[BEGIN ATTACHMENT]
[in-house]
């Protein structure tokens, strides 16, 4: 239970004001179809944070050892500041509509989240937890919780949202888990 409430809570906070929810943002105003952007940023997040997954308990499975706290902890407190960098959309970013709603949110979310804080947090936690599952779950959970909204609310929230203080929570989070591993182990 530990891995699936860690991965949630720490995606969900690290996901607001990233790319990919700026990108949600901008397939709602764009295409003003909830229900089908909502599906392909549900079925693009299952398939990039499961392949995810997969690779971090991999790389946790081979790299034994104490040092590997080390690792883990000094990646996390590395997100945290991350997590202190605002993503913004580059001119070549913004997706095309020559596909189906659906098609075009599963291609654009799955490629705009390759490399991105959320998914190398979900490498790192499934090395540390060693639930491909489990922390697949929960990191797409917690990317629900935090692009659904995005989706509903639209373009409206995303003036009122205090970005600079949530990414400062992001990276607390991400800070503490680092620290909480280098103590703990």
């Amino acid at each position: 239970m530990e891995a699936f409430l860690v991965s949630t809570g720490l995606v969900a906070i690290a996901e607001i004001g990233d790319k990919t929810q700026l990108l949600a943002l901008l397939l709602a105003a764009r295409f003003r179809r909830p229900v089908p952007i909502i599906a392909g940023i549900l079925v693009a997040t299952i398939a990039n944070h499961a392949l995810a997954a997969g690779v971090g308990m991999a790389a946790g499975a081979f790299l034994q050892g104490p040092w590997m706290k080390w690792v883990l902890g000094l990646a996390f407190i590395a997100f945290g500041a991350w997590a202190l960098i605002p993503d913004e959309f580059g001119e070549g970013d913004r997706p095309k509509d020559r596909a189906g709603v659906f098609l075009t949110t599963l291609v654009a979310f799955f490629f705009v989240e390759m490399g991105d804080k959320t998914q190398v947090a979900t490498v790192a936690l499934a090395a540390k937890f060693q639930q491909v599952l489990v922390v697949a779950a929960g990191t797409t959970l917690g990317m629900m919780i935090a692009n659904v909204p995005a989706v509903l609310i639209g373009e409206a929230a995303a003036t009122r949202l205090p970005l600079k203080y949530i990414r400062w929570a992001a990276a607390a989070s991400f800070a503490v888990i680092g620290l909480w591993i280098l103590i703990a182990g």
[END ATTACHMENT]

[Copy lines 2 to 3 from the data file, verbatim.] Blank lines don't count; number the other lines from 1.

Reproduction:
């Protein structure tokens, strides 16, 4: 239970004001179809944070050892500041509509989240937890919780949202888990 409430809570906070929810943002105003952007940023997040997954308990499975706290902890407190960098959309970013709603949110979310804080947090936690599952779950959970909204609310929230203080929570989070591993182990 530990891995699936860690991965949630720490995606969900690290996901607001990233790319990919700026990108949600901008397939709602764009295409003003909830229900089908909502599906392909549900079925693009299952398939990039499961392949995810997969690779971090991999790389946790081979790299034994104490040092590997080390690792883990000094990646996390590395997100945290991350997590202190605002993503913004580059001119070549913004997706095309020559596909189906659906098609075009599963291609654009799955490629705009390759490399991105959320998914190398979900490498790192499934090395540390060693639930491909489990922390697949929960990191797409917690990317629900935090692009659904995005989706509903639209373009409206995303003036009122205090970005600079949530990414400062992001990276607390991400800070503490680092620290909480280098103590703990």
């Amino acid at each position: 239970m530990e891995a699936f409430l860690v991965s949630t809570g720490l995606v969900a906070i690290a996901e607001i004001g990233d790319k990919t929810q700026l990108l949600a943002l901008l397939l709602a105003a764009r295409f003003r179809r909830p229900v089908p952007i909502i599906a392909g940023i549900l079925v693009a997040t299952i398939a990039n944070h499961a392949l995810a997954a997969g690779v971090g308990m991999a790389a946790g499975a081979f790299l034994q050892g104490p040092w590997m706290k080390w690792v883990l902890g000094l990646a996390f407190i590395a997100f945290g500041a991350w997590a202190l960098i605002p993503d913004e959309f580059g001119e070549g970013d913004r997706p095309k509509d020559r596909a189906g709603v659906f098609l075009t949110t599963l291609v654009a979310f799955f490629f705009v989240e390759m490399g991105d804080k959320t998914q190398v947090a979900t490498v790192a936690l499934a090395a540390k937890f060693q639930q491909v599952l489990v922390v697949a779950a929960g990191t797409t959970l917690g990317m629900m919780i935090a692009n659904v909204p995005a989706v509903l609310i639209g373009e409206a929230a995303a003036t009122r949202l205090p970005l600079k203080y949530i990414r400062w929570a992001a990276a607390a989070s991400f800070a503490v888990i680092g620290l909480w591993i280098l103590i703990a182990g």